[an error occurred while processing this directive]
BBC News
watch One-Minute World News
Last Updated: Sunday, 2 November, 2003, 12:17 GMT
MMR 'does not increase autism risk'
Child receives an injection
Parents should have their children vaccinated, says Dr Reid
Children given the MMR jab are at no greater risk of autism than those receiving other jabs or none at all, according to Health Secretary John Reid.

But he warned the failure to carry out a widespread immunisation programme would increase the risk of children catching measles, rubella and mumps.

Urging parents to accept the MMR vaccine, Dr Reid said: "By any standard of evidence it is the way to protect our individual children and the nation as a whole."

Speaking on GMTV's The Sunday Programme, he also said the prospect of Michael Howard being made Tory leader showed the party was becoming "more extreme, more unfair and more backward looking".

'Simple message'

The Health Secretary's warning on MMR came after expert Dr Simon Murch said a huge drop in the number of children having the vaccination had left the UK on the verge of a major measles outbreak.

Dr Reid denied there was any danger of an impending epidemic, but said there had been outbreaks in Holland and Ireland, where the uptake of the vaccine was lower.

"The simple message is that if MMR is not given to children then they are at greater risk of illness and serious illness than if MMR is not administered," he said.

Similar "unfounded concern" about the whooping cough vaccine 30 years ago led to an increase in cases of the disease and the deaths of some children, the health secretary added.

'More investment'

Dr Reid said the next general election would see marked differences between the health policies of the Labour and Conservative parties.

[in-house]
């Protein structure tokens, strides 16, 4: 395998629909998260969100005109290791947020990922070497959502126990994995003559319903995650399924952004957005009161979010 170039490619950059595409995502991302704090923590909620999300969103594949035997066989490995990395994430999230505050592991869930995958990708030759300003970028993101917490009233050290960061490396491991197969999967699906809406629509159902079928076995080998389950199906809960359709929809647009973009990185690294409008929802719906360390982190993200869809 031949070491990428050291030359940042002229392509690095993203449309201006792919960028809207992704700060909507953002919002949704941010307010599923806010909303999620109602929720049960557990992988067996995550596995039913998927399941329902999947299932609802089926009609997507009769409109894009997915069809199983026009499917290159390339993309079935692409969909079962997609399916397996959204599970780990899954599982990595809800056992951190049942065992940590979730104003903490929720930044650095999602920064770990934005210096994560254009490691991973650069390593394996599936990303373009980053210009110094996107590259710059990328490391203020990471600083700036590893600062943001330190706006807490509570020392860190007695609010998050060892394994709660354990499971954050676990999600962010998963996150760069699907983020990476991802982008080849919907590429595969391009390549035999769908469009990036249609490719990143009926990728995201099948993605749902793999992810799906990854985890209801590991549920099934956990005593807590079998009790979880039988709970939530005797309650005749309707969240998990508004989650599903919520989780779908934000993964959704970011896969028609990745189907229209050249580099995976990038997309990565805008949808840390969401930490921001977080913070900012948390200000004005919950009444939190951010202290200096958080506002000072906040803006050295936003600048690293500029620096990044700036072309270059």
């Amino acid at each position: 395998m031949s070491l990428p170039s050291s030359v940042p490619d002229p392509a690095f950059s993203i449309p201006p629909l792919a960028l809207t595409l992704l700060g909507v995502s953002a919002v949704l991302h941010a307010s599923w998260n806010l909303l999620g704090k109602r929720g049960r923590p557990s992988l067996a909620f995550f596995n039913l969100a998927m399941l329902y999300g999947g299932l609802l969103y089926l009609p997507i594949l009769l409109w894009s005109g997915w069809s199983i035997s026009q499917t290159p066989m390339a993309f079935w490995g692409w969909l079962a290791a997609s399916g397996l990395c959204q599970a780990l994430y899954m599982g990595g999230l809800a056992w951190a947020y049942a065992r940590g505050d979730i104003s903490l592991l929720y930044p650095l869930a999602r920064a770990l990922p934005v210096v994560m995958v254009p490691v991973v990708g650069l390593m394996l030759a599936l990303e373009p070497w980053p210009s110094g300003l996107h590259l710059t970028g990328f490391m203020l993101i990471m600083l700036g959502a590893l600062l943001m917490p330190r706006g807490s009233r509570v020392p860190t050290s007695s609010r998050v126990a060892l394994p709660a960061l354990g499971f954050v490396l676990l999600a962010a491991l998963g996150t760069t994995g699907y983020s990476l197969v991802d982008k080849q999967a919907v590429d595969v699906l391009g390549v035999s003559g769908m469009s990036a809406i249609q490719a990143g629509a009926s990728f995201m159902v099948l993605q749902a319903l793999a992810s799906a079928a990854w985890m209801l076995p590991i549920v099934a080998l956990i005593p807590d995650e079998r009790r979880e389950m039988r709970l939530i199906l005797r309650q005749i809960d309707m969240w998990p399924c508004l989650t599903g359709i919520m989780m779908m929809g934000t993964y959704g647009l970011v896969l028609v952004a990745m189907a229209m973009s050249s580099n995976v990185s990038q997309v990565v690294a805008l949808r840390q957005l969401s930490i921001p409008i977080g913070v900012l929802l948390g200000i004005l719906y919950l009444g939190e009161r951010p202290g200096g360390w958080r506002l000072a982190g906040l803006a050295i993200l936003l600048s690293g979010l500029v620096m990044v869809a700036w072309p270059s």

He said: "We are putting money in, more doctors, more nurses, more building, to get choice to the 95% of people through giving more investment in the National Health Service.

"They are taking money away, up to 2m, to give more choice to the 5% of people who can afford to pay the other half of a 20,000 bill for a heart bypass operation."

Turning to the prospect of Michael Howard leading the Tories, Dr Reid said: "This is the leader, remember, when he was employment secretary presided over a million rise in unemployment, the man who was the biggest advocate of the most unfair tax, the poll tax, ever introduced in this country, and who was the biggest opponent of the minimum wage."

MMR row expert urges jab take-up
31 Oct 03  |  Health
Increase in MMR reports
30 Oct 03  |  Scotland
MMR uptake falls to record low
26 Sep 03  |  Health
How do you sell MMR?
26 Sep 03  |  Health
Howard 'would cut taxes' as PM
02 Nov 03  |  Politics

The BBC is not responsible for the content of external internet sites


News Front Page | Africa | Americas | Asia-Pacific | Europe | Middle East | South Asia
UK | Business | Entertainment | Science/Nature | Technology | Health
Have Your Say | In Pictures | Week at a Glance | Country Profiles | In Depth | Programmes
Americas Africa Europe Middle East South Asia Asia Pacific